For he has looked upon his lowly servant.
From this day all generation will call me
blessed:  the Almighty has done 
great things for me, and holy is his Name."
(Luke 1:46-49)

It was the first proclamation of the gospel of salvation in Jesus Christ whom Mary first received and shared first with her cousin Elizabeth in a town in Judah. See how in the Visitation Elizabeth praised and admired Mary, becoming the first to call her “blessed among women” because “she believed the word spoken to her by the Lord would be fulfilled” (Lk.1:45). Instead of giving back her praise and admiration to Elizabeth who was pregnant with John the Baptist at that time despite her old age and being barren, Mary sang praises to God like the other great women in the Old Testament after experiencing God’s extraordinary acts in their personal lives and in Israel’s history.

Though we may never have the same personal experiences of the Blessed Virgin Mary, as members of the Church she represents, we can always look through her Magnificat the extent we have also become the mirror of the greatness of God especially at this time when everybody seems to doubt his loving presence in this time of the pandemic.


 It is the reason why we also sing the Magnificat 
during our evening prayers in the Church because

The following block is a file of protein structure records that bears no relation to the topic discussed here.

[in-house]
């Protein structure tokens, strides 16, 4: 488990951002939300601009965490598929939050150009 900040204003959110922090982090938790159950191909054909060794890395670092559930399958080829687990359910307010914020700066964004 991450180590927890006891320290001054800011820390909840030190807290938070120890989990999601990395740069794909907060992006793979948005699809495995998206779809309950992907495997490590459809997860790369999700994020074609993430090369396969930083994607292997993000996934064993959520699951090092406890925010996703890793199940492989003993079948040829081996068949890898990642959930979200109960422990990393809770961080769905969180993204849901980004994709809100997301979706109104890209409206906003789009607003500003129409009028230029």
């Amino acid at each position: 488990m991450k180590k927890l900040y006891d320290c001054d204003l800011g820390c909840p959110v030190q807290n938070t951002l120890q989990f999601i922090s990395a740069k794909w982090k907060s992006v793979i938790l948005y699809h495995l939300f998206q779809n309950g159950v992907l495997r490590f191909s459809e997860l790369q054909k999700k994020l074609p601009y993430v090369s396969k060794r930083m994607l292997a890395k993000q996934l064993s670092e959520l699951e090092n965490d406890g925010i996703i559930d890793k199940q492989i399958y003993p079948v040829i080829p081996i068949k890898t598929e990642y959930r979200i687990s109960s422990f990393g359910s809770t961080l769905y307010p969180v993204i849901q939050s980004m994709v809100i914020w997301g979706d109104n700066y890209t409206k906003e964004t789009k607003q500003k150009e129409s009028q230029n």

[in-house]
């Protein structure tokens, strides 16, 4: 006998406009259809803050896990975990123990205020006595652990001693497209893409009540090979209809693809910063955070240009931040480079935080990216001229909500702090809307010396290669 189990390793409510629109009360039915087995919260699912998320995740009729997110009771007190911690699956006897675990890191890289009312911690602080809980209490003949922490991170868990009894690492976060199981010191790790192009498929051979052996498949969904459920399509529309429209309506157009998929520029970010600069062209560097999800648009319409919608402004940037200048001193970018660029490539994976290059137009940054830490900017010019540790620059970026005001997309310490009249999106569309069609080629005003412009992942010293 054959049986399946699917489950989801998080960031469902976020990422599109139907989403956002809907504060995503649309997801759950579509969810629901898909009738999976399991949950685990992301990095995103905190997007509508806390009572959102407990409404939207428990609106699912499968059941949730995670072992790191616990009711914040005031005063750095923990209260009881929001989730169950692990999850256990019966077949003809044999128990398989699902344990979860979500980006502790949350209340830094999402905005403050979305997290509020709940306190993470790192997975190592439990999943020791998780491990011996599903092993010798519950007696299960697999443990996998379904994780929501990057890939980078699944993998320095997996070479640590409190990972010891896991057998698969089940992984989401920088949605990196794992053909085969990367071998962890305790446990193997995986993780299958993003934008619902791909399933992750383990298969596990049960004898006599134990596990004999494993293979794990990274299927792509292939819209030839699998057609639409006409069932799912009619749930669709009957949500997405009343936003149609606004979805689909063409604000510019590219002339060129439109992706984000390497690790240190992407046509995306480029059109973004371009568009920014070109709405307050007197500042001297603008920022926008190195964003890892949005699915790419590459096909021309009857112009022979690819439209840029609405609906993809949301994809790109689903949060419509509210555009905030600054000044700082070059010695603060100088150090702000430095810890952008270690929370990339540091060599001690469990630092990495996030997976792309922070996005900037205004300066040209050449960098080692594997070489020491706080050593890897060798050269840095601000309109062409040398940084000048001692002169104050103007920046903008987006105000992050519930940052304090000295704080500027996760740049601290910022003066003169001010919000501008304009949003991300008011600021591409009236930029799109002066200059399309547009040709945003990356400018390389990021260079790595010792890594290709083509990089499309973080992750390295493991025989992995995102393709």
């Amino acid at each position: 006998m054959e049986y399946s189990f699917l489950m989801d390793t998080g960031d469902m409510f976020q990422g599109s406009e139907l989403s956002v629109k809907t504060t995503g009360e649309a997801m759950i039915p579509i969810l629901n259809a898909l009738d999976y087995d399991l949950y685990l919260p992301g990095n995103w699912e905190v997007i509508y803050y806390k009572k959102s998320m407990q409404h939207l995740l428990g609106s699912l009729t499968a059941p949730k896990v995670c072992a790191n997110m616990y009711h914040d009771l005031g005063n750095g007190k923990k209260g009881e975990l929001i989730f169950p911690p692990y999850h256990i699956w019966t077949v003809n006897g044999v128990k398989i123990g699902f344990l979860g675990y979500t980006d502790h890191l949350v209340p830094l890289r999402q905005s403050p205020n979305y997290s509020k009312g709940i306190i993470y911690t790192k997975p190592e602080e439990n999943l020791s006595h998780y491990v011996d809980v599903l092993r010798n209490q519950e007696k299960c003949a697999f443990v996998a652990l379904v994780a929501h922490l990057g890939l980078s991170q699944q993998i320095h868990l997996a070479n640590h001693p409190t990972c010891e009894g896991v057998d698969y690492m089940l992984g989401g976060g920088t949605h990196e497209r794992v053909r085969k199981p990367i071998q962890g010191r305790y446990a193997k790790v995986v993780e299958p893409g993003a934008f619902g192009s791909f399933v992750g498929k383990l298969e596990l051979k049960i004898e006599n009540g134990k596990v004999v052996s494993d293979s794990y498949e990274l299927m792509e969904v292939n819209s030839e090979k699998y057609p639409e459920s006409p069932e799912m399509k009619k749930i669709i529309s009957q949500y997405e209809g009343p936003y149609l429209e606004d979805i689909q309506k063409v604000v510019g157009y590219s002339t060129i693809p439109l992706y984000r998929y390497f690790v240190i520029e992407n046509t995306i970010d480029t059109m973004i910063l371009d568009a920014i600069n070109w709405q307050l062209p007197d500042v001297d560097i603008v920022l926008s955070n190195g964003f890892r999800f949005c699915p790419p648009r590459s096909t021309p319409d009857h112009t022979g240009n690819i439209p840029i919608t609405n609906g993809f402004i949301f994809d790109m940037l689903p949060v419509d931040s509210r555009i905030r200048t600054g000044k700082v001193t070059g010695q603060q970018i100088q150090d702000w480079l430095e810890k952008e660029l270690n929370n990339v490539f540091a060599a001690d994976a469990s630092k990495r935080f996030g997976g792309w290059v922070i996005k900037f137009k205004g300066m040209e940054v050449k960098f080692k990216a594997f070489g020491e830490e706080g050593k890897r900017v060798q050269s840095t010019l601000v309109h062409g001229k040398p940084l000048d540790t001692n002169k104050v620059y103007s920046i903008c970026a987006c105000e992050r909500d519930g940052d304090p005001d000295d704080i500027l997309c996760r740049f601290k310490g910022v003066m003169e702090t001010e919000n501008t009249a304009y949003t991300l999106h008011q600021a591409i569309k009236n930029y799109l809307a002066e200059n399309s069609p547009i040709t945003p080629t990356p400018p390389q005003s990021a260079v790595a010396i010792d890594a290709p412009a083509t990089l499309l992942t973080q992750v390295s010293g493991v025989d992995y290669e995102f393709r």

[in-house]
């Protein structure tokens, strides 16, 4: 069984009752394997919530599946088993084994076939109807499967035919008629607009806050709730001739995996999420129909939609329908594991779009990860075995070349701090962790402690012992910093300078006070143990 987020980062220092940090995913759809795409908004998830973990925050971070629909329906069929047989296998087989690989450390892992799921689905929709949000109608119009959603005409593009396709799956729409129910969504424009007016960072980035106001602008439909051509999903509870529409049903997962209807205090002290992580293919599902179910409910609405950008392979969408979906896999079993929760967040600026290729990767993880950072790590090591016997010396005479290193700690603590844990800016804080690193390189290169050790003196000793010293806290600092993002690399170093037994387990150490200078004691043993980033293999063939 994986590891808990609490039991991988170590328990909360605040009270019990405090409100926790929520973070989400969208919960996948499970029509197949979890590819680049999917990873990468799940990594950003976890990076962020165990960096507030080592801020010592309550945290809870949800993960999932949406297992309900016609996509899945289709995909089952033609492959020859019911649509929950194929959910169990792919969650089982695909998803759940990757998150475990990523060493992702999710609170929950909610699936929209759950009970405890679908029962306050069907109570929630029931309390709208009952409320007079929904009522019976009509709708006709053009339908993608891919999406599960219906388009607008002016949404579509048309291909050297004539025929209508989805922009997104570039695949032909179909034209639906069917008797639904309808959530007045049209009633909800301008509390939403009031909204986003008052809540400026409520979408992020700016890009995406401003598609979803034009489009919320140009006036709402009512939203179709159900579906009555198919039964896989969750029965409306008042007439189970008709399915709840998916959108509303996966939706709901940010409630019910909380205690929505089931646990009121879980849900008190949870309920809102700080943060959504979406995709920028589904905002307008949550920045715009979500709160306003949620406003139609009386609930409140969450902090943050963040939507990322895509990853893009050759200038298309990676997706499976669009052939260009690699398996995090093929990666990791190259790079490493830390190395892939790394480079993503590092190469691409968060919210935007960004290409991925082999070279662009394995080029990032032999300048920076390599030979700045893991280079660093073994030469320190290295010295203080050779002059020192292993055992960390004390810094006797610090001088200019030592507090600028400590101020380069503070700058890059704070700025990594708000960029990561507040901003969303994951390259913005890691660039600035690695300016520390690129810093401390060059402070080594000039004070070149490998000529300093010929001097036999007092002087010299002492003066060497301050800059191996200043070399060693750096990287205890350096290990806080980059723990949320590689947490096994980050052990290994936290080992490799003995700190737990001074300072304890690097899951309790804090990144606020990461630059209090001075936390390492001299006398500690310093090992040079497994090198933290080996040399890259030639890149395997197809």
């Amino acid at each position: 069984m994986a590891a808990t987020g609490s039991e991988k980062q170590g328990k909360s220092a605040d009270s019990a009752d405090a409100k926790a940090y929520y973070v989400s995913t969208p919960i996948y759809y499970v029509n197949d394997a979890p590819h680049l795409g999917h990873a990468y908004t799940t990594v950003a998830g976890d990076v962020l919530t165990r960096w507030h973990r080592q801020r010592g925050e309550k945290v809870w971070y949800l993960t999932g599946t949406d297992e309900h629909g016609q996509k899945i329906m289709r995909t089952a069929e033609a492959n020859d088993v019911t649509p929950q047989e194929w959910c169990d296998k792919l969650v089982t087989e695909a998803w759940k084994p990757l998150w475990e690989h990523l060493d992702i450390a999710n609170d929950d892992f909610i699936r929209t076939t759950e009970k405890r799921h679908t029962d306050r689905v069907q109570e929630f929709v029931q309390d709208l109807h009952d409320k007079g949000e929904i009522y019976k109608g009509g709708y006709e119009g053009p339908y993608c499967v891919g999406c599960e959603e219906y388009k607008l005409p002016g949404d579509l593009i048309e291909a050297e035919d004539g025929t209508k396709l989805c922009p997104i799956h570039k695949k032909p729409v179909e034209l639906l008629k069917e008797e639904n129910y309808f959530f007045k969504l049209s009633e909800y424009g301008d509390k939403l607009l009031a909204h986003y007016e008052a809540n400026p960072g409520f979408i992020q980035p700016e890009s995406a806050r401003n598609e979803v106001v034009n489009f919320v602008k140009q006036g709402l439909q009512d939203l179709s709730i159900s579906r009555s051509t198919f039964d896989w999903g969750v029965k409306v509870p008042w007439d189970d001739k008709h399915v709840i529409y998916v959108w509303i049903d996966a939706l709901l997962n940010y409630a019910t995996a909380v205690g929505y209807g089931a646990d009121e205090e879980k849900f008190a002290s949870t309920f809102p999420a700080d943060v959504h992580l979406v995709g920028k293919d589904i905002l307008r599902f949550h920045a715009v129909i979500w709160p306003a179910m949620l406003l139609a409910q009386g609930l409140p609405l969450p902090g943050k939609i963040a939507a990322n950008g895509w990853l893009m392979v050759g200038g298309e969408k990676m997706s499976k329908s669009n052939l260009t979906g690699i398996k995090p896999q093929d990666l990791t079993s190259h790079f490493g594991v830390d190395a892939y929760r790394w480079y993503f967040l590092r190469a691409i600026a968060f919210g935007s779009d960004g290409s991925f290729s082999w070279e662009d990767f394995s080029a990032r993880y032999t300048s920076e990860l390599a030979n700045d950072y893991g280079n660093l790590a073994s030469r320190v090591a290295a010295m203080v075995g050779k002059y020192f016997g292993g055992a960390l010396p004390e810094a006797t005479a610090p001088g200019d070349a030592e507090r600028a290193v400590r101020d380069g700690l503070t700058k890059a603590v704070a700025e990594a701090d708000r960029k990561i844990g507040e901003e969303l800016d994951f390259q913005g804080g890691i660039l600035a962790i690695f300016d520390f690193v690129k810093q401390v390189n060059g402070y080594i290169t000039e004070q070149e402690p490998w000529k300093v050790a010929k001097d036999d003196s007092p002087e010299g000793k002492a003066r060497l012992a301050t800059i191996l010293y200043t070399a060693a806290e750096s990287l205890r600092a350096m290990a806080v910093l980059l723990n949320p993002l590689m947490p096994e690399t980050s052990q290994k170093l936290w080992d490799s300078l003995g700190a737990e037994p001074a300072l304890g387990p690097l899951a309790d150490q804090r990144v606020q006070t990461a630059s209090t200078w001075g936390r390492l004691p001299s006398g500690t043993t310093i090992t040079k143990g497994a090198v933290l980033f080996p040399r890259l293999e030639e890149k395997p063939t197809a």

before we can ever praise God for his kindness and majesty, 
we must first allow him to work in us by being lowly before him like Mary.

See how the Magnificat sings of the depths of Mary’s soul and her faith, of her perfect obedience to the word of God and the mission entrusted to her. Very clear in its lyrical expression, the focus and center is God, not Mary. It is the reason why we also sing the Magnificat during our evening prayers in the Church because before we can ever praise God for his kindness and majesty, we must first allow him to work in us by being lowly before him like Mary.

Have we truly been God’s lowly servant like Mary, allowing God to work his great wonders through us?

Three things I wish to share with you on Mary’s lowliness that enabled God to work his wonders through her:

First is her openness to the word of God like in the Annunciation of the birth of Jesus. Mary had a prayer life, a discipline of making time with God, setting her self aside for the Lord. Prayer is always the start of every relationship with God. That is when we truly become humble to lose control of ourselves, to forget our selves and let God in the Holy Spirit dwell into us. Even in the darkest moments of our lives, there will always be that glimmer of hope because the Holy Spirit enlightens us in our paths.

Second is Mary’s saying “YES” to God. She does not merely listen to God; she says “be it done unto me according to your word.” From the very start, Mary never doubted God in his wisdom and plans that she always said yes. One most beautiful expression by the evangelists of Mary saying yes to God is whenever Mary would “treasure in her heart” words of Jesus and of others.

But Mary’s greatest yes happened at the Cross, in her sharing in the Paschal Mystery of her Son Jesus Christ, being the only other disciple who remained with the Lord until his death. No wonder, it was to her based on tradition that the Risen Lord first appeared on Easter.